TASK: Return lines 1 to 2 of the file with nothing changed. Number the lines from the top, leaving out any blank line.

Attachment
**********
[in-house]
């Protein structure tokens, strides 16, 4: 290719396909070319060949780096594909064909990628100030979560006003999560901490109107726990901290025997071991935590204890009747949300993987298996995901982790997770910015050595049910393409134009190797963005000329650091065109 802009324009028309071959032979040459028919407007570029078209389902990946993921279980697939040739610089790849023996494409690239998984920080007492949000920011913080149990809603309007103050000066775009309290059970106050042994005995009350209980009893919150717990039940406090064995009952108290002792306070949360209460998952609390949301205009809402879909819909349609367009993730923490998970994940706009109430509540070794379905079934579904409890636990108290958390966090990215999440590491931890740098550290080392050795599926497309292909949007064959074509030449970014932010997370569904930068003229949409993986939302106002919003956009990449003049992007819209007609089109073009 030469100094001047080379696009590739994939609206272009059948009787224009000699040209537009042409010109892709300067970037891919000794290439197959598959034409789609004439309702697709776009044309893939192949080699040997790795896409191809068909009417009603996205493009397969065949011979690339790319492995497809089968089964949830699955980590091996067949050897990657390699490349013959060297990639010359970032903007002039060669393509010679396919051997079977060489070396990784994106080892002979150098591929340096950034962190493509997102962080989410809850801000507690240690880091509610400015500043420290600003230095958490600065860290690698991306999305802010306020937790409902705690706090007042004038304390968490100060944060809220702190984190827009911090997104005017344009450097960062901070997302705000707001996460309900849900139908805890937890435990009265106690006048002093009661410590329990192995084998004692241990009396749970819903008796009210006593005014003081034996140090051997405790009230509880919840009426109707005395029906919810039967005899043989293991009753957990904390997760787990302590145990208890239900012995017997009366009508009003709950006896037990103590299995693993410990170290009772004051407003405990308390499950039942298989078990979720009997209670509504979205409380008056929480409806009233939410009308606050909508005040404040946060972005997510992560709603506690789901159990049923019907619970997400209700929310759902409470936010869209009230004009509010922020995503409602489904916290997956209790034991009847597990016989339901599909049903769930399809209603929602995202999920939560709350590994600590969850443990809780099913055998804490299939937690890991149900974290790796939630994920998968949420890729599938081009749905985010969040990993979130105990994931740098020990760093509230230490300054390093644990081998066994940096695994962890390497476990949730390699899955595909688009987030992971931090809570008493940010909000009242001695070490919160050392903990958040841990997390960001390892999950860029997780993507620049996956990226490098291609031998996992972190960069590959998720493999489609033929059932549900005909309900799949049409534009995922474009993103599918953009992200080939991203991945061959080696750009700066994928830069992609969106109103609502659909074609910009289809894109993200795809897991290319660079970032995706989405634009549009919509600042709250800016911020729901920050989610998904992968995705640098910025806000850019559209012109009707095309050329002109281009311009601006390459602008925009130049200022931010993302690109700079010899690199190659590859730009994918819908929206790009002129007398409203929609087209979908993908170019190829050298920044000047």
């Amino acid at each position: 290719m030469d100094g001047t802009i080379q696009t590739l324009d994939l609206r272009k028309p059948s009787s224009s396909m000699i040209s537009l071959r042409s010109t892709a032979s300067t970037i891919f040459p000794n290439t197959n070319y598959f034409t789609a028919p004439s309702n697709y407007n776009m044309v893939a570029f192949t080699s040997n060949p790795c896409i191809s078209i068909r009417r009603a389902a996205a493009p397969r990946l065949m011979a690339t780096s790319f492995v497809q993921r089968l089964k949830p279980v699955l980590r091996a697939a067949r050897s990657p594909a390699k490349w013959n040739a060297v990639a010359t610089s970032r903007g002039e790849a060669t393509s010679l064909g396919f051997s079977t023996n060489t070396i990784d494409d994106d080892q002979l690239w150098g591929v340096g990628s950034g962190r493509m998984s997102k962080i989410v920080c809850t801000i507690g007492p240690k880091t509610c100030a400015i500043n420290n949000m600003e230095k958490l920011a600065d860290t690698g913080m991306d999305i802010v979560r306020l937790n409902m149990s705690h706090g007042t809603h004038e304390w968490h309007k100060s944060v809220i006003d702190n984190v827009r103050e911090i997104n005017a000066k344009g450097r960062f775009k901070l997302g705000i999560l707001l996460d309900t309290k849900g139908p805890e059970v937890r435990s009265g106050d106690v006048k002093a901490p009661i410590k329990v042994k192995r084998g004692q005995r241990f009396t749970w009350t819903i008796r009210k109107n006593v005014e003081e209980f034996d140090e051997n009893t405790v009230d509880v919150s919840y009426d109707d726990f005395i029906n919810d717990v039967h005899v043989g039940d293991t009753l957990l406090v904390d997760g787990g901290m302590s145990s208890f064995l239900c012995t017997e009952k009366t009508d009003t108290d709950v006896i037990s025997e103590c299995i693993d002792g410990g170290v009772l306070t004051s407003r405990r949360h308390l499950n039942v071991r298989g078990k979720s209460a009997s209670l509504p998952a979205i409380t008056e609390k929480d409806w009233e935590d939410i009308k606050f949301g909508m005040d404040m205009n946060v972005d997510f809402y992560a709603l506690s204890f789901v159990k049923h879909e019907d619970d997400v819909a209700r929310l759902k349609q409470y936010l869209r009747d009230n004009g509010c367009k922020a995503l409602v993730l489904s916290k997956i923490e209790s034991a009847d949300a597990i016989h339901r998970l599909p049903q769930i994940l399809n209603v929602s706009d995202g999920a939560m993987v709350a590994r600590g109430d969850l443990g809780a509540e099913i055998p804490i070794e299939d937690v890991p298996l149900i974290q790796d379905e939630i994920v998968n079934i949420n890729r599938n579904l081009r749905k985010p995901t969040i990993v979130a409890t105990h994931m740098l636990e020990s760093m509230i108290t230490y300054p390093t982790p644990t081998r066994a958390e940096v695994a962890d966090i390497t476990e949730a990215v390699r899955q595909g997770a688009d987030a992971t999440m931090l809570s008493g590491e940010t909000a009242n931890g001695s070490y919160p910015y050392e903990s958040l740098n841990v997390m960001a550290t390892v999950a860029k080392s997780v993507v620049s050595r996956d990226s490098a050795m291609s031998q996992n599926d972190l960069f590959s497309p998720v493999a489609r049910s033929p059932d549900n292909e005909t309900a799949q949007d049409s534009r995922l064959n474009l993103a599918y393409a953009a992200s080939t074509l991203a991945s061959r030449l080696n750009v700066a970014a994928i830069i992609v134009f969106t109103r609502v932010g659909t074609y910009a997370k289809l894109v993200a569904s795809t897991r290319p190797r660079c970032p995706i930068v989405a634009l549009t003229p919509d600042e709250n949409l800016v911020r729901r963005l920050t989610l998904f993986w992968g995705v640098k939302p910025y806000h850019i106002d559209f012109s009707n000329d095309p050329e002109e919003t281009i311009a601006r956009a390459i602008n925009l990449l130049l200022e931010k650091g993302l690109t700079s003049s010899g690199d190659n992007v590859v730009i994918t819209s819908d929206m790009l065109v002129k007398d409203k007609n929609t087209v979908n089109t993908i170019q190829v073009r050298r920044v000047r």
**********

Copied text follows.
[in-house]
């Protein structure tokens, strides 16, 4: 290719396909070319060949780096594909064909990628100030979560006003999560901490109107726990901290025997071991935590204890009747949300993987298996995901982790997770910015050595049910393409134009190797963005000329650091065109 802009324009028309071959032979040459028919407007570029078209389902990946993921279980697939040739610089790849023996494409690239998984920080007492949000920011913080149990809603309007103050000066775009309290059970106050042994005995009350209980009893919150717990039940406090064995009952108290002792306070949360209460998952609390949301205009809402879909819909349609367009993730923490998970994940706009109430509540070794379905079934579904409890636990108290958390966090990215999440590491931890740098550290080392050795599926497309292909949007064959074509030449970014932010997370569904930068003229949409993986939302106002919003956009990449003049992007819209007609089109073009 030469100094001047080379696009590739994939609206272009059948009787224009000699040209537009042409010109892709300067970037891919000794290439197959598959034409789609004439309702697709776009044309893939192949080699040997790795896409191809068909009417009603996205493009397969065949011979690339790319492995497809089968089964949830699955980590091996067949050897990657390699490349013959060297990639010359970032903007002039060669393509010679396919051997079977060489070396990784994106080892002979150098591929340096950034962190493509997102962080989410809850801000507690240690880091509610400015500043420290600003230095958490600065860290690698991306999305802010306020937790409902705690706090007042004038304390968490100060944060809220702190984190827009911090997104005017344009450097960062901070997302705000707001996460309900849900139908805890937890435990009265106690006048002093009661410590329990192995084998004692241990009396749970819903008796009210006593005014003081034996140090051997405790009230509880919840009426109707005395029906919810039967005899043989293991009753957990904390997760787990302590145990208890239900012995017997009366009508009003709950006896037990103590299995693993410990170290009772004051407003405990308390499950039942298989078990979720009997209670509504979205409380008056929480409806009233939410009308606050909508005040404040946060972005997510992560709603506690789901159990049923019907619970997400209700929310759902409470936010869209009230004009509010922020995503409602489904916290997956209790034991009847597990016989339901599909049903769930399809209603929602995202999920939560709350590994600590969850443990809780099913055998804490299939937690890991149900974290790796939630994920998968949420890729599938081009749905985010969040990993979130105990994931740098020990760093509230230490300054390093644990081998066994940096695994962890390497476990949730390699899955595909688009987030992971931090809570008493940010909000009242001695070490919160050392903990958040841990997390960001390892999950860029997780993507620049996956990226490098291609031998996992972190960069590959998720493999489609033929059932549900005909309900799949049409534009995922474009993103599918953009992200080939991203991945061959080696750009700066994928830069992609969106109103609502659909074609910009289809894109993200795809897991290319660079970032995706989405634009549009919509600042709250800016911020729901920050989610998904992968995705640098910025806000850019559209012109009707095309050329002109281009311009601006390459602008925009130049200022931010993302690109700079010899690199190659590859730009994918819908929206790009002129007398409203929609087209979908993908170019190829050298920044000047």